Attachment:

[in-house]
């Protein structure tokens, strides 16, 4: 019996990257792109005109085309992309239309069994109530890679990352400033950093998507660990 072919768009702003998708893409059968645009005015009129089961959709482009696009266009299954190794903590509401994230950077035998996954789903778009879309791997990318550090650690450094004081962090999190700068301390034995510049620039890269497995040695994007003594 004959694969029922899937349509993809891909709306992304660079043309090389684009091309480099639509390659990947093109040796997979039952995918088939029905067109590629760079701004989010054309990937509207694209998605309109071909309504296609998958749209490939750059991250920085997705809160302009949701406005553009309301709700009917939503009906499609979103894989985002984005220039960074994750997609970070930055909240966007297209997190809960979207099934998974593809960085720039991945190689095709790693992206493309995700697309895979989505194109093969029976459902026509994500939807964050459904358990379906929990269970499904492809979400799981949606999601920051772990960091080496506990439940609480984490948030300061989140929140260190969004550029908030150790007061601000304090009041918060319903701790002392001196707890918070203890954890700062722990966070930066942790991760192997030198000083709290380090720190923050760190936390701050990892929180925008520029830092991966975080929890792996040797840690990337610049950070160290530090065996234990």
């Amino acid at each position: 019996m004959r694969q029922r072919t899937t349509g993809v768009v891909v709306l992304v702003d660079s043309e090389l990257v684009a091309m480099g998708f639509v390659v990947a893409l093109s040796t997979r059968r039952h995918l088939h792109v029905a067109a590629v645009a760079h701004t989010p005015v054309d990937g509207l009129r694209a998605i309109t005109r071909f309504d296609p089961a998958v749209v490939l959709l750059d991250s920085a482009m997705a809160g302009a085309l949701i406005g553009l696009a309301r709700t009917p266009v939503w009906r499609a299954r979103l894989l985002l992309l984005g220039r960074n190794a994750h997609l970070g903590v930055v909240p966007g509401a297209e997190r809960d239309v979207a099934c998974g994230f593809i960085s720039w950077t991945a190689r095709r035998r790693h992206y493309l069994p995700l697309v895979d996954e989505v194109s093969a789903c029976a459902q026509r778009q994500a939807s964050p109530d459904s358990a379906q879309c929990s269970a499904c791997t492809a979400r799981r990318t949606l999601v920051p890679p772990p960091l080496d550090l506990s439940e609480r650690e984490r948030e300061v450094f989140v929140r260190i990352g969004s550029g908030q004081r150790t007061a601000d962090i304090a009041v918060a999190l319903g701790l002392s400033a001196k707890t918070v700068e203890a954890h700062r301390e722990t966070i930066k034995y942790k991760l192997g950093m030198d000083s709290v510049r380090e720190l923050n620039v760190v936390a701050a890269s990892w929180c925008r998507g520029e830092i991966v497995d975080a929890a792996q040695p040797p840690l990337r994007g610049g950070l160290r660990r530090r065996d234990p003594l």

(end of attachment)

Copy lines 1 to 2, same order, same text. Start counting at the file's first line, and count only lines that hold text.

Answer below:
[in-house]
């Protein structure tokens, strides 16, 4: 019996990257792109005109085309992309239309069994109530890679990352400033950093998507660990 072919768009702003998708893409059968645009005015009129089961959709482009696009266009299954190794903590509401994230950077035998996954789903778009879309791997990318550090650690450094004081962090999190700068301390034995510049620039890269497995040695994007003594 004959694969029922899937349509993809891909709306992304660079043309090389684009091309480099639509390659990947093109040796997979039952995918088939029905067109590629760079701004989010054309990937509207694209998605309109071909309504296609998958749209490939750059991250920085997705809160302009949701406005553009309301709700009917939503009906499609979103894989985002984005220039960074994750997609970070930055909240966007297209997190809960979207099934998974593809960085720039991945190689095709790693992206493309995700697309895979989505194109093969029976459902026509994500939807964050459904358990379906929990269970499904492809979400799981949606999601920051772990960091080496506990439940609480984490948030300061989140929140260190969004550029908030150790007061601000304090009041918060319903701790002392001196707890918070203890954890700062722990966070930066942790991760192997030198000083709290380090720190923050760190936390701050990892929180925008520029830092991966975080929890792996040797840690990337610049950070160290530090065996234990």